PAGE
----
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Microsoft to back out of anti-piracy cases in Russia

updated 04:40 pm EDT, Mon September 13, 2010

MS to stop backing Russia dissident piracy cases

Microsoft today backtracked on its support anti-piracy cases Russia after a controversy erupted over its role in crushing Russian political dissent. The Windows developer said it would bow out of investigations that involve groups opposing the current regime and instead offer them an automatic group license. The deal would effectively complicate any attempts to use Microsoft app piracy as a pretext for silencing resistance by making any copies legal, even if the group may have pirated material in the past.

The plan will also ease access to free or lower-priced Microsoft software to make sure groups have legal copies from the start. Microsoft plans to make the plan available through at least 2012 and won't limit it to Russia.

Its move came after a weekend New York Times article accused the company of being complicit in anti-piracy hunts that deliberately targeted environmental activist groups and opposition newspapers. Search-and-seizure runs against the groups in many cases confiscated all their computers, knocking them out of commission, and often with Microsoft's support. Its lawyers until now had officially endorsed the cases and often called specifically for criminal charges, removing not only the dissenting point of view but possibly the people involved.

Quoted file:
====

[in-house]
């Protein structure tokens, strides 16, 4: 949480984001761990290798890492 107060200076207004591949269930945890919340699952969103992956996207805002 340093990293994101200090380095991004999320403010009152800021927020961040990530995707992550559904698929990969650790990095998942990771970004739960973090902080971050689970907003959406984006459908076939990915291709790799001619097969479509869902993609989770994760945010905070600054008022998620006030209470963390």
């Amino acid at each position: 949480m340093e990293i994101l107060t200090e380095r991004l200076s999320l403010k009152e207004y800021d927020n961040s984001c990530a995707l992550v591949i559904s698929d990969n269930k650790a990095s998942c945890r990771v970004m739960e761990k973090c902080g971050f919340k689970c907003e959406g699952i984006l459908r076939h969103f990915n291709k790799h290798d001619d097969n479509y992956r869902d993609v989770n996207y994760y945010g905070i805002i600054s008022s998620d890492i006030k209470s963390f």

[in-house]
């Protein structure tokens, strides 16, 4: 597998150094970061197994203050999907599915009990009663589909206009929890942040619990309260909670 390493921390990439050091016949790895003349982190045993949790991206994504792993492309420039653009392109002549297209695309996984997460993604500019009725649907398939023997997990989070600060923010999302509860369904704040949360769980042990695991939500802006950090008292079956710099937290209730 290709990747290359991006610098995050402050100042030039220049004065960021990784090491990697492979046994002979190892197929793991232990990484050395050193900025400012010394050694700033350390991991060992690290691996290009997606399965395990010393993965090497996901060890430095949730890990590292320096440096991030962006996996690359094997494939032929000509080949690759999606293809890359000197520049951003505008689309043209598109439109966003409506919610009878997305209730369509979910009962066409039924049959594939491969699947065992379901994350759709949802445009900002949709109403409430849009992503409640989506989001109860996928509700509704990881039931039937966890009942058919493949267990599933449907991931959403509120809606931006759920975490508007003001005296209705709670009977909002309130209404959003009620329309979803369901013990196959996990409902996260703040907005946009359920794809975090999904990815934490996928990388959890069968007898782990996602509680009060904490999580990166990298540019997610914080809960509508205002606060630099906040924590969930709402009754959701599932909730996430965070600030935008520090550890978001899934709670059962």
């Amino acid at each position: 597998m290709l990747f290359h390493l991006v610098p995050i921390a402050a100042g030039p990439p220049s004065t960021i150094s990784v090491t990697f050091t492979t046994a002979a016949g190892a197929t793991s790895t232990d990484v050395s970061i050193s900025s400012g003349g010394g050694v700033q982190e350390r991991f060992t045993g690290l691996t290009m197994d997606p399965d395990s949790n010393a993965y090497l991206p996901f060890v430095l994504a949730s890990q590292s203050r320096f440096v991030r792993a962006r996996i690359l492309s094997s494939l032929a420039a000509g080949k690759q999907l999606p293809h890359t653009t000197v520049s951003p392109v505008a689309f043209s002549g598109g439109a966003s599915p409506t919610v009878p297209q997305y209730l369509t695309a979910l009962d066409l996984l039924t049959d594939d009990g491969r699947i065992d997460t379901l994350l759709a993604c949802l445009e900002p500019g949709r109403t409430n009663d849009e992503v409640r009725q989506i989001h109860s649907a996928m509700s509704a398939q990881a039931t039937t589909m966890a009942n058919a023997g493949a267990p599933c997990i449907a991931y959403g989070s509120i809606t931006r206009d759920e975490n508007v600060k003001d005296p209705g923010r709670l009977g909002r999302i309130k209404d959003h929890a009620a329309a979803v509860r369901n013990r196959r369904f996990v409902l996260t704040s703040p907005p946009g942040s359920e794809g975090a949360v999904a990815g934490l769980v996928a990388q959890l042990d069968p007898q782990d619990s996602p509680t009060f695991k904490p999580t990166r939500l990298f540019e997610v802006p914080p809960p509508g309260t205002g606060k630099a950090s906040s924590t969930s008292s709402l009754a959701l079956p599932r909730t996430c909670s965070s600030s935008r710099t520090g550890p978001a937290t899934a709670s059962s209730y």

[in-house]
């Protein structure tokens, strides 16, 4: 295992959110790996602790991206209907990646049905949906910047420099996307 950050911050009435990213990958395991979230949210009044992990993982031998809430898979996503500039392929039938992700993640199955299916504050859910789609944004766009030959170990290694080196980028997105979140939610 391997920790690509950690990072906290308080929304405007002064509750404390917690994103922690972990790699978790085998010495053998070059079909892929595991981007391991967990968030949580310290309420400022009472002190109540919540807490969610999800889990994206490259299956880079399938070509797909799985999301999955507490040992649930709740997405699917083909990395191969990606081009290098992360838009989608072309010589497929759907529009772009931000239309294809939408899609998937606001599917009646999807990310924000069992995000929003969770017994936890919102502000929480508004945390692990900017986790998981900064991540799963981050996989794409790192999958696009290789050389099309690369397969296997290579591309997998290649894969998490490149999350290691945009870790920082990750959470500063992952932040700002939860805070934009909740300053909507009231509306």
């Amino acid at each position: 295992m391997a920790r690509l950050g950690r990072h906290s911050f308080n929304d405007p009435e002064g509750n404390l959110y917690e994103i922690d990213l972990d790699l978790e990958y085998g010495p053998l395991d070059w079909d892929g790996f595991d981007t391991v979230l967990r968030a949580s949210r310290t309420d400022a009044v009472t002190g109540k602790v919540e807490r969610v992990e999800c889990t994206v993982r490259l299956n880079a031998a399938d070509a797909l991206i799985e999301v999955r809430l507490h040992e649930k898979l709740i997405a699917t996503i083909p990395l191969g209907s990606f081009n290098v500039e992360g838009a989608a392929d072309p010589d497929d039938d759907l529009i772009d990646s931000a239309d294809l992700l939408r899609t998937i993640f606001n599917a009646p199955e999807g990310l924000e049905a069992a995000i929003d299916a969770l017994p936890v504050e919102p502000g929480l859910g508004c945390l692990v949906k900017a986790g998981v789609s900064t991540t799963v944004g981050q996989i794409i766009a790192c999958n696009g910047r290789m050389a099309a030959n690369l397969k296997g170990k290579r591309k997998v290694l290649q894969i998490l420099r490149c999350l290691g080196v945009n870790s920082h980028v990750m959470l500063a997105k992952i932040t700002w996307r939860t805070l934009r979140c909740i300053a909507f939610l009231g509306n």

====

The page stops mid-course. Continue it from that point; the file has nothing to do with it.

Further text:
Microsoft was quick to reverse the practice following the article, but at the time it went beyond necessary means and threatened to sue even though its policies already prohibited such tactics.

The practice highlights the potential risks involved with strict anti-piracy methods and enforcement as possible tools in the political realm. Apple isn't concerned with piracy as customers need a Mac to use its upgrades, supporting its business even among those who do abuse its licenses. Google open-sources most of Android and has relatively limited controls, a process which will only expand once Chrome OS is available in a free, open-source version as Chromium. Microsoft can't afford their approaches as it depends on Windows as the most important part of its revenue. [image via Foreign Policy Blogs]

by MacNN Staff



  1. Flying Meat

    Joined: Dec 1969


    In a rare moment of clarity

    probably brought on by external sources of illumination, Microsoft decides to do the right thing.

    Regardless of the motivator, I applaud the result (even if it leads to more Microsoft users ;)

  1. testudo

    Joined: Dec 1969



    Now all those Chinese pirates can claim they're anti-government and get free licenses!

    Maybe the Tea Parties should do the same thing, too!

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